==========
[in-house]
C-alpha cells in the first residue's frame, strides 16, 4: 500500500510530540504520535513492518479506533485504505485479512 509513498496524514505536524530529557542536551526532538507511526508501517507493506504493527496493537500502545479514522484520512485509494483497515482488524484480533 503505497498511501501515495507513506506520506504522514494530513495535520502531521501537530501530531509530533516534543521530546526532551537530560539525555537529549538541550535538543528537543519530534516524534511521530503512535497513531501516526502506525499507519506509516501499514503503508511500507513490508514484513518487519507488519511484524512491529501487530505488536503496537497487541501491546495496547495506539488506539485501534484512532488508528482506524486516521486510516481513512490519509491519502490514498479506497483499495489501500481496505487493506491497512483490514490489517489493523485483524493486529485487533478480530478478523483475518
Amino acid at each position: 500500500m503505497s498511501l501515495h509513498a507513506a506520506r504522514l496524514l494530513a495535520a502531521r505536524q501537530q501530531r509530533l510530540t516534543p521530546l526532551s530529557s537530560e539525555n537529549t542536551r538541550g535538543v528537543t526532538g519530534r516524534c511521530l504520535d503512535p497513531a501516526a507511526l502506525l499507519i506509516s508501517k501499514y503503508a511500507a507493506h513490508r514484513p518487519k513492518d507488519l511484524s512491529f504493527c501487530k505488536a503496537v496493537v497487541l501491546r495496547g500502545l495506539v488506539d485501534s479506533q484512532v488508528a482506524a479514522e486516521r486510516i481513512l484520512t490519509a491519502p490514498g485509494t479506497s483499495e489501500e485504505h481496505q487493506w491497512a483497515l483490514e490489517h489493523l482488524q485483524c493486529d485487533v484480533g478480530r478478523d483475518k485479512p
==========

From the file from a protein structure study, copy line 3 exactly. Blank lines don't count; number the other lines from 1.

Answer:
Amino acid at each position: 500500500m503505497s498511501l501515495h509513498a507513506a506520506r504522514l496524514l494530513a495535520a502531521r505536524q501537530q501530531r509530533l510530540t516534543p521530546l526532551s530529557s537530560e539525555n537529549t542536551r538541550g535538543v528537543t526532538g519530534r516524534c511521530l504520535d503512535p497513531a501516526a507511526l502506525l499507519i506509516s508501517k501499514y503503508a511500507a507493506h513490508r514484513p518487519k513492518d507488519l511484524s512491529f504493527c501487530k505488536a503496537v496493537v497487541l501491546r495496547g500502545l495506539v488506539d485501534s479506533q484512532v488508528a482506524a479514522e486516521r486510516i481513512l484520512t490519509a491519502p490514498g485509494t479506497s483499495e489501500e485504505h481496505q487493506w491497512a483497515l483490514e490489517h489493523l482488524q485483524c493486529d485487533v484480533g478480530r478478523d483475518k485479512p